When I was twelve and thirteen I spent nearly every weekend I can remember at the mall. It was me and my friend Gregg. One of our mothers would drop us off and then we would be free to wander through the many wonders of this American institution.

The mall was jumping at this time. Other malls were sprouting up around the area, like mushrooms out of dung, to compete with each other in an increasing effort to spread a banal, myopic vision throughout American society – once and for all.

Well the Nanuet Mall wasn’t going down without a fight. It tripled in size, gutting the Burger King that I used to eat at with my father when I was a child, and putting in a food court where The Whopper had to share space with the Big Mac and the best Pizza hut had to offer, among many others.

Macy’s grabbed a wing of the mall where there was only previously Sears and Neiman Marcus at opposite ends. Hordes of new specialty stores drove out the antiquated shops left over from the seventies to delight the masses with their specialty focuses.

This was all a big candy dream for Gregg and I. Running the gauntlet of the thriving mall provided us with hours of entertainment. At first it was enough to explore all the stores and indulge in our Gun’s N’ Rose’s obsession, buying all their merchandise we could with the five dollars that our mothers gave us, hoping to save a little bit for a soda but often giving in to buy just one more poster of Slash in that glorious rock-star pose with legs spread wide, Les Paul slung low and Mad Hatter top hat pulled down low over his eyes with kinky black hair spilling out from underneath.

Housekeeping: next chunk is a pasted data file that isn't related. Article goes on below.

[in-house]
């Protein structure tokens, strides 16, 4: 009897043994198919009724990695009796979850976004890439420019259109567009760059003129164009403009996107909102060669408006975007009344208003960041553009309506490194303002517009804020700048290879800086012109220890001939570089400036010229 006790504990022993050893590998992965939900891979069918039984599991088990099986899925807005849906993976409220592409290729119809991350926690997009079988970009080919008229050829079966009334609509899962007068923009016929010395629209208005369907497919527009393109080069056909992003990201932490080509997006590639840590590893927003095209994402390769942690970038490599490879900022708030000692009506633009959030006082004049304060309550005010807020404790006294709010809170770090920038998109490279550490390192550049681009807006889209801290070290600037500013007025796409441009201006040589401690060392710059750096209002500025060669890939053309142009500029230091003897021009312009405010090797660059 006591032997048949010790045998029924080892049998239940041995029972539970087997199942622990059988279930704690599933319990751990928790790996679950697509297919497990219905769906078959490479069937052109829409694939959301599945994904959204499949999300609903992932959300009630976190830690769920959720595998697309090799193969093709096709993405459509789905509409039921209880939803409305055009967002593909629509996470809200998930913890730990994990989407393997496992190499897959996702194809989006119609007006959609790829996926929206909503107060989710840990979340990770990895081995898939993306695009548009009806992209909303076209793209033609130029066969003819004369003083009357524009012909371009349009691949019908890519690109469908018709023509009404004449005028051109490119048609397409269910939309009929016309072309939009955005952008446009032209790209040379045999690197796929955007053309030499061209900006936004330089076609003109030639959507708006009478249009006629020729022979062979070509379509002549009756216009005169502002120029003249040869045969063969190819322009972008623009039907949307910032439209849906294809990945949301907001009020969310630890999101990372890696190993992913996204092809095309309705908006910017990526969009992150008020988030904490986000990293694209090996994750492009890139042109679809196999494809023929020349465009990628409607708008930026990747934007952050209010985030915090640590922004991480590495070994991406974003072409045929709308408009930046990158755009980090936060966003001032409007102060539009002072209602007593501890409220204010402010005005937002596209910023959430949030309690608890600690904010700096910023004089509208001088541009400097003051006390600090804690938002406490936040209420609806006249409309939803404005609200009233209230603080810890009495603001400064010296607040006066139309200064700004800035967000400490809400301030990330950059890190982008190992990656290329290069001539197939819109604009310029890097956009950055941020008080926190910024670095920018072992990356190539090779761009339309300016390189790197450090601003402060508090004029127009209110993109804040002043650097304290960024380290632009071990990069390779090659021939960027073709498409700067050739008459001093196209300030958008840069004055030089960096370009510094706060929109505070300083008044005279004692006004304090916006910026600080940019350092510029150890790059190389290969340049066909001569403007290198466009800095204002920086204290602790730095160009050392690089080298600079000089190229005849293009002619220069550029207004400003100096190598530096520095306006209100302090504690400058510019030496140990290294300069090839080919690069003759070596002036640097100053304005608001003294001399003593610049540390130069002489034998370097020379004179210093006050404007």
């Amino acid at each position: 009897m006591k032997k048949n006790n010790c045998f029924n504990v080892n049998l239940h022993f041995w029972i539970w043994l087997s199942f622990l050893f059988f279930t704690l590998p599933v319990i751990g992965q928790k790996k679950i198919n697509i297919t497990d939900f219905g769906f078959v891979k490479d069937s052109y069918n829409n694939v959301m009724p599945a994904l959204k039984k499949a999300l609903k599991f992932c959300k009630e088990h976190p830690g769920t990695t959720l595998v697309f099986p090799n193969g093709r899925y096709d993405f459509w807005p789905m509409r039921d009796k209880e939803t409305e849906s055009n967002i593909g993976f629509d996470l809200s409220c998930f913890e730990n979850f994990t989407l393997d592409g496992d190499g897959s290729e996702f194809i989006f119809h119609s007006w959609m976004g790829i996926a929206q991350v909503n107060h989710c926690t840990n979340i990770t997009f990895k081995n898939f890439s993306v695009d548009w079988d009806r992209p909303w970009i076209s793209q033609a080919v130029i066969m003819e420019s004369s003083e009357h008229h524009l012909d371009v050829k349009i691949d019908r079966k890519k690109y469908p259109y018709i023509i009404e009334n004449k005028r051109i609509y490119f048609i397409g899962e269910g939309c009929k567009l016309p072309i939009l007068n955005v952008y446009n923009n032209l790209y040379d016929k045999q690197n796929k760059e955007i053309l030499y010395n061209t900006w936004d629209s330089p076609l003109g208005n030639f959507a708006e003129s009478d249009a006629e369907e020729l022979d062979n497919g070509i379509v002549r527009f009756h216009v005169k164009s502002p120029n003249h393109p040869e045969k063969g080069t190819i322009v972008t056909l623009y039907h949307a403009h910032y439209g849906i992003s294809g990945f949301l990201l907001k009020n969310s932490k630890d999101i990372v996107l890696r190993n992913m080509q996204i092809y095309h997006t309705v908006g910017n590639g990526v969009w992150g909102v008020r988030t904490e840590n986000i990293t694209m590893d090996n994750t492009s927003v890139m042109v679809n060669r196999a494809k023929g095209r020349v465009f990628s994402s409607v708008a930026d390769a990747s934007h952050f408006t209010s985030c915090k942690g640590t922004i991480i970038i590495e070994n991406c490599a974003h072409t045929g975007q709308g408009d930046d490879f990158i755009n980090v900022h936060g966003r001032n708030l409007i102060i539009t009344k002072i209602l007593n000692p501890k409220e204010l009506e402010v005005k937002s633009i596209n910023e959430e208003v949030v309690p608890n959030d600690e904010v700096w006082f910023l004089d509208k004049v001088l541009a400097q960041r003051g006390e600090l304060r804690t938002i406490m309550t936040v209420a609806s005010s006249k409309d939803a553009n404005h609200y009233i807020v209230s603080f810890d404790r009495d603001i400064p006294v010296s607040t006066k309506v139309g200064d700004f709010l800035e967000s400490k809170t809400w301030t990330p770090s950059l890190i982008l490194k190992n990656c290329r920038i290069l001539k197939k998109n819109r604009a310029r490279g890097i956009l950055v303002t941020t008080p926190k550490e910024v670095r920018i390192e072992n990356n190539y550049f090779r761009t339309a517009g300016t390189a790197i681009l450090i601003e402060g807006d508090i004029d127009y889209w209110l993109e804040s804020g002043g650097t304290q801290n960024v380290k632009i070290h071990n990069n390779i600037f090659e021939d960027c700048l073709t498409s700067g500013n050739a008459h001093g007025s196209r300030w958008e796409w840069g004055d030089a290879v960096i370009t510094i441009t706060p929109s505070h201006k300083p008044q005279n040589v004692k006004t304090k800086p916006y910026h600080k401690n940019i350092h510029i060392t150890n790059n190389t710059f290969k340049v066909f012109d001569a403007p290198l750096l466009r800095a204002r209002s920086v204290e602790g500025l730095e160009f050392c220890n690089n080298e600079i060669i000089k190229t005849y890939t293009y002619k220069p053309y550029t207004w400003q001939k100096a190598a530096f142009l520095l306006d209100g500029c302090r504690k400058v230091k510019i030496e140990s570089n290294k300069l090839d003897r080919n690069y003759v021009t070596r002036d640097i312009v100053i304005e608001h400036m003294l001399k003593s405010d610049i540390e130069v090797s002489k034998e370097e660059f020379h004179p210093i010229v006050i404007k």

Later the gaudy lights of the mall and all its wares failed to provide us with that dynamic spark for our young teenage minds and we needed to find other things to get our kicks. We used to like to pick up things in the stores and rearrange the shelves as much as possible and see how long and how many things we could mess up before we were chased out.

We used to spit off the top level on to people by the fountain and then run out the exit door and spend divine minutes in heart-stopping tension wondering if we hit anybody and if they were coming for us.

But out of all the little thrills we used to chase it was the dare that provided the most excitement. I have to admit Gregg got the glory more often than me as he was the more daring between us. His crowning achievement was an atrocity committed against the good people of Sears. I got him some napkins from Burger King (I was still faithful to their flame-broiled goodness) and we went to the bedroom section of Sears.

Gregg got under one of the beds, as I tried to look casual strolling around looking at bedding, and took a dump. I remember seeing his head come out from under the bed and I signaled that it was all clear and he scurried out and we tried to contain ourselves until we got outside and let loose a flurry of high-fives amidst our laughter.

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But this was still not enough. Our hormones were beginning to call to us from the nether regions of our souls, confusing us as to why we were following particular girls around and looking at parts of their bodies that we had seemingly never seen before.

We found a way to vent all this confused energy in stealing condoms. CVS should have us on its most wanted list as we surely beat the pharmacy giant out of thousands of dollars worth of prophylatics. Two way mirrors were no match for us as we denuded the store of Ramsey, Shiek and Trojans by the dozens every weekend.